The potential for such a powder keg may be reason enough to graciously turn down the assignment. If you’re an executor outside the family, whatever you do — even if it’s the right thing — may be viewed with suspicions by the family or other potential heirs. On the other hand, if you’re an heir, others might suspect you of taking more than your fair share of the estate given your access to it. Keep a paper trail of all the money you spend in settling the estate in case you’re questioned.

That said, if you have a good idea of what to expect and believe you can take the incoming heat (perhaps that’s exactly why you were selected for the role), then you should not be deterred by looming family squabbles or protests.

Please note, however, that executors have a legal responsibility to act as a fiduciary. If they don’t, they could be exposed to legal liability. If they are negligent in performing their duties, such as filing tax returns or allowing insurance policies to lapse, they could be held personally liable for the financial consequences. If you’re worried about letting things fall through the cracks, consider hiring a lawyer or accountant to help keep you abreast of all the tasks that could come your way.

Should you serve as an executor?

The decision to serve as an estate’s executor is a personal one. It depends on whether you believe you have the time, skillset and temperament to perform the duties well. Ask the person who invited you to take on this awesome responsibility to restate why he or she believes you are the best person to fill this role.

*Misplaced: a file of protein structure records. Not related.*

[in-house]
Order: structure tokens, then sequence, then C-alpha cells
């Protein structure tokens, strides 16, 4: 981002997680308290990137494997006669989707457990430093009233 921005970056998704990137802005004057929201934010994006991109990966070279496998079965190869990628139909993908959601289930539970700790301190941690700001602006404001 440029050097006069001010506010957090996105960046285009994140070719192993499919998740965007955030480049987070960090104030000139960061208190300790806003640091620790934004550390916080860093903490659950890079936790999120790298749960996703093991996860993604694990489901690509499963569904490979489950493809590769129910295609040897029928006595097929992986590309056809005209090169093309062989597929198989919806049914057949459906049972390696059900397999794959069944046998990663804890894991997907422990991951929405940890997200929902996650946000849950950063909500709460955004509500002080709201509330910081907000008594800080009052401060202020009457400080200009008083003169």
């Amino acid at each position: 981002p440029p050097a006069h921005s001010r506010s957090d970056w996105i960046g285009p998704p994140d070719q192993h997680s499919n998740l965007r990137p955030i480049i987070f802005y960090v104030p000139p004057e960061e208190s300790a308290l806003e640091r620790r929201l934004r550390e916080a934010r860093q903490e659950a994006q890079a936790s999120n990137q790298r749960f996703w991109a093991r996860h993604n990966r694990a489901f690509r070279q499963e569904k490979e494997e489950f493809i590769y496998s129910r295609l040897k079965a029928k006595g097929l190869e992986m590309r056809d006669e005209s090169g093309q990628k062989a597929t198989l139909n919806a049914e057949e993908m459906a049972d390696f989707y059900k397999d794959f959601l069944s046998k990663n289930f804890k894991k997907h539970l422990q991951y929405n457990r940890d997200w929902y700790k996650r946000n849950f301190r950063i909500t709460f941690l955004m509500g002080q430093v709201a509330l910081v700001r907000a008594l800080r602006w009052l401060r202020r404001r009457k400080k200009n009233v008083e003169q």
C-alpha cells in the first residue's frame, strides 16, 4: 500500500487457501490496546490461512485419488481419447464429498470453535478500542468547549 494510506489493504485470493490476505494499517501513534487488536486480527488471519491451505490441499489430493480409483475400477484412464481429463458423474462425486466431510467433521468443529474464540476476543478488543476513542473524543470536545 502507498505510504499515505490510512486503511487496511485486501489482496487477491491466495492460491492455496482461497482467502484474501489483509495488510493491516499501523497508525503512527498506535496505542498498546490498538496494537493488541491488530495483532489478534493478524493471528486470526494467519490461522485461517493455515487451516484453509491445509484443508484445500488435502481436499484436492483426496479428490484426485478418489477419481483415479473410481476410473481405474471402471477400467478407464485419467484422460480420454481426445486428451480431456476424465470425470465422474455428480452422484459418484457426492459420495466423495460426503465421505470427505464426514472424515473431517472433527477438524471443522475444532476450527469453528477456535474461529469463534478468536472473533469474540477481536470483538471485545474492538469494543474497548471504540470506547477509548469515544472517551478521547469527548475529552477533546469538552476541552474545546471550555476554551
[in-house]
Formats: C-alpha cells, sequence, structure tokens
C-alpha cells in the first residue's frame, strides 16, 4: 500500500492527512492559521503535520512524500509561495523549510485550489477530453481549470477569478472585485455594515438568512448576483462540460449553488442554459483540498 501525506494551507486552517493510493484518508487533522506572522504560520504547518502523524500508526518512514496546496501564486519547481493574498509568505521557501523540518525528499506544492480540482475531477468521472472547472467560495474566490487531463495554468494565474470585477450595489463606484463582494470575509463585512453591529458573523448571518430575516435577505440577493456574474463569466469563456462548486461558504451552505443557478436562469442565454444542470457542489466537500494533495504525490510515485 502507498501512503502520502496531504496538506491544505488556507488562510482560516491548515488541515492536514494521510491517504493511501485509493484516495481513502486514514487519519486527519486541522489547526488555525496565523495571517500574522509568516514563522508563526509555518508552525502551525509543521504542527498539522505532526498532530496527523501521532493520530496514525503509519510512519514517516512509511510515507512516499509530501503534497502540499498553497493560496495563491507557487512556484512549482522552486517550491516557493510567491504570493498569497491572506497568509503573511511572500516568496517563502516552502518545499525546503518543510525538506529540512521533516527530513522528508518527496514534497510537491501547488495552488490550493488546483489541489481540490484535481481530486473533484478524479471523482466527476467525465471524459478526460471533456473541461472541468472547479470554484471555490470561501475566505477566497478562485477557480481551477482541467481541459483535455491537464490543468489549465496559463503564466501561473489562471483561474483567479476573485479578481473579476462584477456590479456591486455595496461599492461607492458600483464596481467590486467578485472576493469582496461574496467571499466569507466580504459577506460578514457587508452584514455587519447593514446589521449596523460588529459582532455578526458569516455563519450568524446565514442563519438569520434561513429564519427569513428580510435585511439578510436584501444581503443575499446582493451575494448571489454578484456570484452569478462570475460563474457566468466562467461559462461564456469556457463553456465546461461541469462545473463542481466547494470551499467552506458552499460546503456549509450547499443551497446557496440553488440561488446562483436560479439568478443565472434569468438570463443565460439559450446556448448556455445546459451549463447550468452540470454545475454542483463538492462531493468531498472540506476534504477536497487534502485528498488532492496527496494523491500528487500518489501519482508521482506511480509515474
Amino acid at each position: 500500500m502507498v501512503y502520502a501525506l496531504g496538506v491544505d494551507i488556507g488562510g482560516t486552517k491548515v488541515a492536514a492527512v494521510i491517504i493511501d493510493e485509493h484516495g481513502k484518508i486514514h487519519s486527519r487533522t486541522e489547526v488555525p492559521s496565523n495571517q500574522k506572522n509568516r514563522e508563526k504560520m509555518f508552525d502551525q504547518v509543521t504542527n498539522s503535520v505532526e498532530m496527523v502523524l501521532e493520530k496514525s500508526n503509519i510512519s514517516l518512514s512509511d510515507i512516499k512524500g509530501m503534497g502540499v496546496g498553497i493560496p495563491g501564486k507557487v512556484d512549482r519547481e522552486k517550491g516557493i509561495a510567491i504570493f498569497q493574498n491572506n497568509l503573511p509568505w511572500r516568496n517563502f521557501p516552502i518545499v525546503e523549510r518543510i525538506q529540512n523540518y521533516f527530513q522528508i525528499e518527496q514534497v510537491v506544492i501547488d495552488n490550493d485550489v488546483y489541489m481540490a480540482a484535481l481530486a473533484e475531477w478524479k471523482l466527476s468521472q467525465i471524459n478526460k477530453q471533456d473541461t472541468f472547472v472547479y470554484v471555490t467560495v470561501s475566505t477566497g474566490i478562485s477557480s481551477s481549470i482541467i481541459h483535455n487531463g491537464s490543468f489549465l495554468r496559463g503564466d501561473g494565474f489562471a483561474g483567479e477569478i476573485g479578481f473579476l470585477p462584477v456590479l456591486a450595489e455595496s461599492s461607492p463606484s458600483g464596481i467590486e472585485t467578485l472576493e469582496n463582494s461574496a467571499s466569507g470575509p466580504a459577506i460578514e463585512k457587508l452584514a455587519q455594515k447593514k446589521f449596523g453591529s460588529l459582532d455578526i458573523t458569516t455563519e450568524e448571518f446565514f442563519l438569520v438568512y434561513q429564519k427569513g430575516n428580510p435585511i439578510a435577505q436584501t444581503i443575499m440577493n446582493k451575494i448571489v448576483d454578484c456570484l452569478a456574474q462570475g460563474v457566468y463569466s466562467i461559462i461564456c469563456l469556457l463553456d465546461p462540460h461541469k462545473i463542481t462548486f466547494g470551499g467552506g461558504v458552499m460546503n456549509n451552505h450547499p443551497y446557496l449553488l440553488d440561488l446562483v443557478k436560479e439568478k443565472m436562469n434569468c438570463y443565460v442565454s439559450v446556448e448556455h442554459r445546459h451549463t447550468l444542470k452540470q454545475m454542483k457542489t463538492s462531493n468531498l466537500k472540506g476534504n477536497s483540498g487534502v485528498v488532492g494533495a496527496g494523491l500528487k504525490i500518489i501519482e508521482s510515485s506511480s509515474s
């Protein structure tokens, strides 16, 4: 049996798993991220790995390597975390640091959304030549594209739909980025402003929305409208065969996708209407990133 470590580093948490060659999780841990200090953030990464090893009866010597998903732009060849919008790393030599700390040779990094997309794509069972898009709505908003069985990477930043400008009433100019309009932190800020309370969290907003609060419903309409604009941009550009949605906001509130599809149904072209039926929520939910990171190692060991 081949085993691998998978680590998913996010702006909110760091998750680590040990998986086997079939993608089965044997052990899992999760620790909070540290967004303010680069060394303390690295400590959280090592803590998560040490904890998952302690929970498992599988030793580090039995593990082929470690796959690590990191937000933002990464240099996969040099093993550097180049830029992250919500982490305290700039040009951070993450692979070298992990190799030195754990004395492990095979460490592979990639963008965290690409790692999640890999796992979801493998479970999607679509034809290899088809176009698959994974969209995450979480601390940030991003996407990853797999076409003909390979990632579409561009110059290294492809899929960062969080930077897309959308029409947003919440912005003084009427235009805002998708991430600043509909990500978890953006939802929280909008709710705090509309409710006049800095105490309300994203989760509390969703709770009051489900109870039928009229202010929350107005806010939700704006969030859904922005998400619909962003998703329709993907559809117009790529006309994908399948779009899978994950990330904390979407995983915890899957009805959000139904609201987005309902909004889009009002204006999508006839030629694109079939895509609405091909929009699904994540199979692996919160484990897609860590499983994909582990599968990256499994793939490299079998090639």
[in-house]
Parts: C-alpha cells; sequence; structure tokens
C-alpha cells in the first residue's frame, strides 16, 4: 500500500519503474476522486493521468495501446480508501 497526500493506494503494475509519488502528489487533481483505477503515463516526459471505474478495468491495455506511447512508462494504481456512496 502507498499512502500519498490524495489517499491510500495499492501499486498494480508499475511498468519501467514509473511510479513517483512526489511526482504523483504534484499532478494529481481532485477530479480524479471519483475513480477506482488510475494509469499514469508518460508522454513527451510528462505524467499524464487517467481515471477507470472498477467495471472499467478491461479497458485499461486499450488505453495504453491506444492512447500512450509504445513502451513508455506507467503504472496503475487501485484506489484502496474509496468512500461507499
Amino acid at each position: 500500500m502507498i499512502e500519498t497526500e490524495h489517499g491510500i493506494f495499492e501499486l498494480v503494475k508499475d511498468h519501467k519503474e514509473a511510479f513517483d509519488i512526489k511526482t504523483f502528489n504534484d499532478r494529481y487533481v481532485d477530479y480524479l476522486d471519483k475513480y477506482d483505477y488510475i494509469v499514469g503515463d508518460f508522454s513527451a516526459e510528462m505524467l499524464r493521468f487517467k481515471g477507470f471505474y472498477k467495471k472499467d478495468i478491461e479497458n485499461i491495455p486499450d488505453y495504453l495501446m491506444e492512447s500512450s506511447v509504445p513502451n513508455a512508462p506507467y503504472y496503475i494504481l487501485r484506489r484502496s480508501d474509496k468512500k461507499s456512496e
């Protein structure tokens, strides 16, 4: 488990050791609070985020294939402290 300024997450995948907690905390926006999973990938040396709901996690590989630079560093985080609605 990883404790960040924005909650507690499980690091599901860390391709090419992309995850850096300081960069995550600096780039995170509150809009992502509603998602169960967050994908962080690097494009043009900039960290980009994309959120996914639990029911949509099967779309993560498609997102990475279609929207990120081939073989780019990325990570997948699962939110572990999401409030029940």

Having them clearly state their motivation for your selection can serve as reassurance that you are indeed the right person for the job and also help you fend off possible challenges or complaints by those unhappy with the decision.

If you are chosen to be an executor, consider it a great honor. But at the same time, keep in mind that it is also a great responsibility.

We hope this article has given you some help with things to think about. Of course, every situation is different. This information is intended to be general and educational in nature, and should not be construed as financial or legal advice.

Read more related articles at:

What Is Required of an Executor?

Step-by-Step Guide to Estate Administration for Personal Representatives in Florida

Also, read one of our previous Blogs at:

Things to Know About Being an Executor

Click here to check out our On Demand Video about Estate Planning.

elder lady

Can Women Slow Mental Decline?

Can Women Slow Mental Decline?

New research shows that women who work during early adulthood and midlife have slower rates of memory decline later in life, than women who didn’t work outside the home.

Money Talk News’ recent article entitled “Here Is How Women Can Slow Mental Decline” reports that the National Institute on Aging aided the study financially. It was published in Neurology, the medical journal of the American Academy of Neurology.

More than 6,000 women ages 55 and older reported their employment, marriage and parenthood statuses between ages 16 and 50. The participants also did word recall memory assessments every two years over an average of 12 years.